The first step is to perform a good exfoliation on your legs, or whatever area you’re going to shave, prior to shaving. The less debris and detritus there is on your skin prior to shaving, the easier your razor will work. When you exfoliate, DON’T USE APRICOT SCRUBS! They contain tiny pieces of apricot shells, which can be too abrasive on the skin and cause small nicks that the razor can catch and amplify. Look for a scrub that contains spherical beads that will remove debris without cutting the skin. Also, use a washcloth to do this; the plastic scrubbies, while seeming to do a better job of exfoliating, can also cause abrasions to the skin that the razor then amplifies.
After exfoliating, if you have the luxury of a bathtub, soak a few minutes in it in warm, but not super-hot, water. This opens the pores and loosens the follicles a small bit, making it easier to get a closer shave. Don’t linger in the water too long, though; more than ten minutes soaking is too much for the skin. When you start seeing the wrinkled skin, you’ve been in too long.
Look at what you’re using as a shaving cream to ensure that there’s nothing in the ingredients that you’re allergic to. Sample a few different brands as well, if only to see what you think gives a better result. Many women use hair conditioners for shaving; it’s inexpensive and works well. However, I recommend that you use a moisturizing shaving gel. This helps replenish the moisture that you’ll remove from the skin when you shave.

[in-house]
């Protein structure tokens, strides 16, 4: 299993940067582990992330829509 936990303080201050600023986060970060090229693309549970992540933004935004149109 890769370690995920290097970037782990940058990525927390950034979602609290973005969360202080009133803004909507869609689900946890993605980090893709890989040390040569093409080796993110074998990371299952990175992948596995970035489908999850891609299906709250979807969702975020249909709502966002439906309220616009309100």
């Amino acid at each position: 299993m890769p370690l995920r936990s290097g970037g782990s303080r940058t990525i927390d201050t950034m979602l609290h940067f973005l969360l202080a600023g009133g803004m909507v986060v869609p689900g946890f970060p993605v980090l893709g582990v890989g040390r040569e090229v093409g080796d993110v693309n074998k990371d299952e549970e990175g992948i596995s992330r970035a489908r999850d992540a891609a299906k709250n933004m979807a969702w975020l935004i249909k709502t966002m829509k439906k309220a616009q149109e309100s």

When you apply the cream to the area you’re shaving, be sure to get an even layer on the skin. Let it sit for a moment before applying the razor. This helps to soften the hair shaft and make it easier to trim.
So. It’s time to put the razor to the skin. Use even strokes going with the direction of the hair growth to start, especially for longer hair (if you weren’t able to take my advice from above). Don’t worry, I know, this isn’t going to get it as close as you might like. We’ll get back to this. The first time through is to remove the bulk of the hair. We all have our own rhythm and pattern for shaving. For myself, I go in this order: legs (they take the longest so I do them first while my water is warm), arms, chest, stomach, bikini line and buttocks (including the anal area). I don’t shave the genital area, but I do have a small pair of shears to keep the hair there neat and trimmed.